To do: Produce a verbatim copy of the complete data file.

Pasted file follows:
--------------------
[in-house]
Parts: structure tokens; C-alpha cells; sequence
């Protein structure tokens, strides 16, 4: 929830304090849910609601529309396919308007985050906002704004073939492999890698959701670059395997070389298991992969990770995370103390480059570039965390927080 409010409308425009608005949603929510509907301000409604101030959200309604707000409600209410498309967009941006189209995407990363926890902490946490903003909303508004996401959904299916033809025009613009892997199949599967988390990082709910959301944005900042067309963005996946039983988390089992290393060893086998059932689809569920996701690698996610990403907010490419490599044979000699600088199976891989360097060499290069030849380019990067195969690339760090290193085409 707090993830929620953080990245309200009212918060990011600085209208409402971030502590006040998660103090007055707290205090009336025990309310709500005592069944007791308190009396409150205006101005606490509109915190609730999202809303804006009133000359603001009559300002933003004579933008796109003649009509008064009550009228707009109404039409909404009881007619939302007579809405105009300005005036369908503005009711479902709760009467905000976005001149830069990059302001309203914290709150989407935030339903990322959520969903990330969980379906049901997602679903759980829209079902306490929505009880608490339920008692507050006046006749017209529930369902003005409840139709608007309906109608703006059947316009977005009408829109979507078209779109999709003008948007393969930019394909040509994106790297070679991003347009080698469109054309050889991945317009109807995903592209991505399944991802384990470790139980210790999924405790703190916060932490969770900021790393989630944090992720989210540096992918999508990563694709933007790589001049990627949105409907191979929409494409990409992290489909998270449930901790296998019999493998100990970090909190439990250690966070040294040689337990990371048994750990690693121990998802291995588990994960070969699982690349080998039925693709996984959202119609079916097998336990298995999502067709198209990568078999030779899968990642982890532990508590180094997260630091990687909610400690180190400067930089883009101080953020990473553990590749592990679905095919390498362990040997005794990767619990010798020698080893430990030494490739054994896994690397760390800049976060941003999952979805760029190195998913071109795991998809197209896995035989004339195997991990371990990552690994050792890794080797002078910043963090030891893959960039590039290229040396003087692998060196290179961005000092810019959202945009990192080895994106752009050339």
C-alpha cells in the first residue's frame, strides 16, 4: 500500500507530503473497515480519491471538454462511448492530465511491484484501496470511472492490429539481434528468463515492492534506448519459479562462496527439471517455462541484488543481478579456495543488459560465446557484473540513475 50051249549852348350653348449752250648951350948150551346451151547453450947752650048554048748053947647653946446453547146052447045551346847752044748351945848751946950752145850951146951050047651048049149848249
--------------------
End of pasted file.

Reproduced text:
[in-house]
Parts: structure tokens; C-alpha cells; sequence
């Protein structure tokens, strides 16, 4: 929830304090849910609601529309396919308007985050906002704004073939492999890698959701670059395997070389298991992969990770995370103390480059570039965390927080 409010409308425009608005949603929510509907301000409604101030959200309604707000409600209410498309967009941006189209995407990363926890902490946490903003909303508004996401959904299916033809025009613009892997199949599967988390990082709910959301944005900042067309963005996946039983988390089992290393060893086998059932689809569920996701690698996610990403907010490419490599044979000699600088199976891989360097060499290069030849380019990067195969690339760090290193085409 707090993830929620953080990245309200009212918060990011600085209208409402971030502590006040998660103090007055707290205090009336025990309310709500005592069944007791308190009396409150205006101005606490509109915190609730999202809303804006009133000359603001009559300002933003004579933008796109003649009509008064009550009228707009109404039409909404009881007619939302007579809405105009300005005036369908503005009711479902709760009467905000976005001149830069990059302001309203914290709150989407935030339903990322959520969903990330969980379906049901997602679903759980829209079902306490929505009880608490339920008692507050006046006749017209529930369902003005409840139709608007309906109608703006059947316009977005009408829109979507078209779109999709003008948007393969930019394909040509994106790297070679991003347009080698469109054309050889991945317009109807995903592209991505399944991802384990470790139980210790999924405790703190916060932490969770900021790393989630944090992720989210540096992918999508990563694709933007790589001049990627949105409907191979929409494409990409992290489909998270449930901790296998019999493998100990970090909190439990250690966070040294040689337990990371048994750990690693121990998802291995588990994960070969699982690349080998039925693709996984959202119609079916097998336990298995999502067709198209990568078999030779899968990642982890532990508590180094997260630091990687909610400690180190400067930089883009101080953020990473553990590749592990679905095919390498362990040997005794990767619990010798020698080893430990030494490739054994896994690397760390800049976060941003999952979805760029190195998913071109795991998809197209896995035989004339195997991990371990990552690994050792890794080797002078910043963090030891893959960039590039290229040396003087692998060196290179961005000092810019959202945009990192080895994106752009050339």
C-alpha cells in the first residue's frame, strides 16, 4: 500500500507530503473497515480519491471538454462511448492530465511491484484501496470511472492490429539481434528468463515492492534506448519459479562462496527439471517455462541484488543481478579456495543488459560465446557484473540513475 50051249549852348350653348449752250648951350948150551346451151547453450947752650048554048748053947647653946446453547146052447045551346847752044748351945848751946950752145850951146951050047651048049149848249